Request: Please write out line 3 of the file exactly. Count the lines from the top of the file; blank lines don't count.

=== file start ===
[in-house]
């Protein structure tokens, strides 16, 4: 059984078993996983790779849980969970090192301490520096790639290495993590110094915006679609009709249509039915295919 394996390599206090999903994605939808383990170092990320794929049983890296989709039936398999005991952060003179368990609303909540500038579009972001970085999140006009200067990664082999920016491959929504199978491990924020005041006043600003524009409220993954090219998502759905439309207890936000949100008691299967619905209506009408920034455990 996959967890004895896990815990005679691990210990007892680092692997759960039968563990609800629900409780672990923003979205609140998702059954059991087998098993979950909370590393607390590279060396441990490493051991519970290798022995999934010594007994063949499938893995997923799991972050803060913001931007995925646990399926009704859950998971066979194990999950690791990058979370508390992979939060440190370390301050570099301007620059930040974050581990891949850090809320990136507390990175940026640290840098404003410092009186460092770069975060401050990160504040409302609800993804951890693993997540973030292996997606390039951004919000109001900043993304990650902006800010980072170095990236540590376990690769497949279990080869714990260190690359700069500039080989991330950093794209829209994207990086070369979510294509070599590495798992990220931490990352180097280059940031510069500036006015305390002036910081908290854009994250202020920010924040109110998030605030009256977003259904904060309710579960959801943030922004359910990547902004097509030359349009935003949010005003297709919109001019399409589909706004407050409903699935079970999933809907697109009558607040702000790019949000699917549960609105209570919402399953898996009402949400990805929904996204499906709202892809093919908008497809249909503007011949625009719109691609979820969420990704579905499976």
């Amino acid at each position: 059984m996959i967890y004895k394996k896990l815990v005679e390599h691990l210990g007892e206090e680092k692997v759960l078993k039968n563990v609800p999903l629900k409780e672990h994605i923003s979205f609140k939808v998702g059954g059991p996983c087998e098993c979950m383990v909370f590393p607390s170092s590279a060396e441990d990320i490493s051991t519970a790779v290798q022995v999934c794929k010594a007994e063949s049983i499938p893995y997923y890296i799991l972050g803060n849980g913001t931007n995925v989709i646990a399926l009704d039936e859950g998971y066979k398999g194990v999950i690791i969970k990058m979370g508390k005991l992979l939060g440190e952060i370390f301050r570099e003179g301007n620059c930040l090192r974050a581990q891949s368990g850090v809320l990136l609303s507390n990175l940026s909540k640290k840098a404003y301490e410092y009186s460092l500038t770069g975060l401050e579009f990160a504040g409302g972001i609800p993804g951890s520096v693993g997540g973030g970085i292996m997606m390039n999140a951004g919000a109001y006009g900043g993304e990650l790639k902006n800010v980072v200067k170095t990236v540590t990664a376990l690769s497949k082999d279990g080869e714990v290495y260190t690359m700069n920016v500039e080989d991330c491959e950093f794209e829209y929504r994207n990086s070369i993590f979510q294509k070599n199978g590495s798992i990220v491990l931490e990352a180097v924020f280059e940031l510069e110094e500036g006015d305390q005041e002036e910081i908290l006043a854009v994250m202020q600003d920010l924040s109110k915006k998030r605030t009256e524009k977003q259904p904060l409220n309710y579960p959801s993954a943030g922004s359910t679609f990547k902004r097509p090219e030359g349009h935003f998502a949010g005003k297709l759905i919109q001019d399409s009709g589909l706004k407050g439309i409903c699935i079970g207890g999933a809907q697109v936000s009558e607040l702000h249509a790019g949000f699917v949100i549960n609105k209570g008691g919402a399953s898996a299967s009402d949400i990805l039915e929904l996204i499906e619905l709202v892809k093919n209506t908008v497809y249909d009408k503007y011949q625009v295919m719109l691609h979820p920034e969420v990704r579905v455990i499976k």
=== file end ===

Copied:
């Amino acid at each position: 059984m996959i967890y004895k394996k896990l815990v005679e390599h691990l210990g007892e206090e680092k692997v759960l078993k039968n563990v609800p999903l629900k409780e672990h994605i923003s979205f609140k939808v998702g059954g059991p996983c087998e098993c979950m383990v909370f590393p607390s170092s590279a060396e441990d990320i490493s051991t519970a790779v290798q022995v999934c794929k010594a007994e063949s049983i499938p893995y997923y890296i799991l972050g803060n849980g913001t931007n995925v989709i646990a399926l009704d039936e859950g998971y066979k398999g194990v999950i690791i969970k990058m979370g508390k005991l992979l939060g440190e952060i370390f301050r570099e003179g301007n620059c930040l090192r974050a581990q891949s368990g850090v809320l990136l609303s507390n990175l940026s909540k640290k840098a404003y301490e410092y009186s460092l500038t770069g975060l401050e579009f990160a504040g409302g972001i609800p993804g951890s520096v693993g997540g973030g970085i292996m997606m390039n999140a951004g919000a109001y006009g900043g993304e990650l790639k902006n800010v980072v200067k170095t990236v540590t990664a376990l690769s497949k082999d279990g080869e714990v290495y260190t690359m700069n920016v500039e080989d991330c491959e950093f794209e829209y929504r994207n990086s070369i993590f979510q294509k070599n199978g590495s798992i990220v491990l931490e990352a180097v924020f280059e940031l510069e110094e500036g006015d305390q005041e002036e910081i908290l006043a854009v994250m202020q600003d920010l924040s109110k915006k998030r605030t009256e524009k977003q259904p904060l409220n309710y579960p959801s993954a943030g922004s359910t679609f990547k902004r097509p090219e030359g349009h935003f998502a949010g005003k297709l759905i919109q001019d399409s009709g589909l706004k407050g439309i409903c699935i079970g207890g999933a809907q697109v936000s009558e607040l702000h249509a790019g949000f699917v949100i549960n609105k209570g008691g919402a399953s898996a299967s009402d949400i990805l039915e929904l996204i499906e619905l709202v892809k093919n209506t908008v497809y249909d009408k503007y011949q625009v295919m719109l691609h979820p920034e969420v990704r579905v455990i499976k």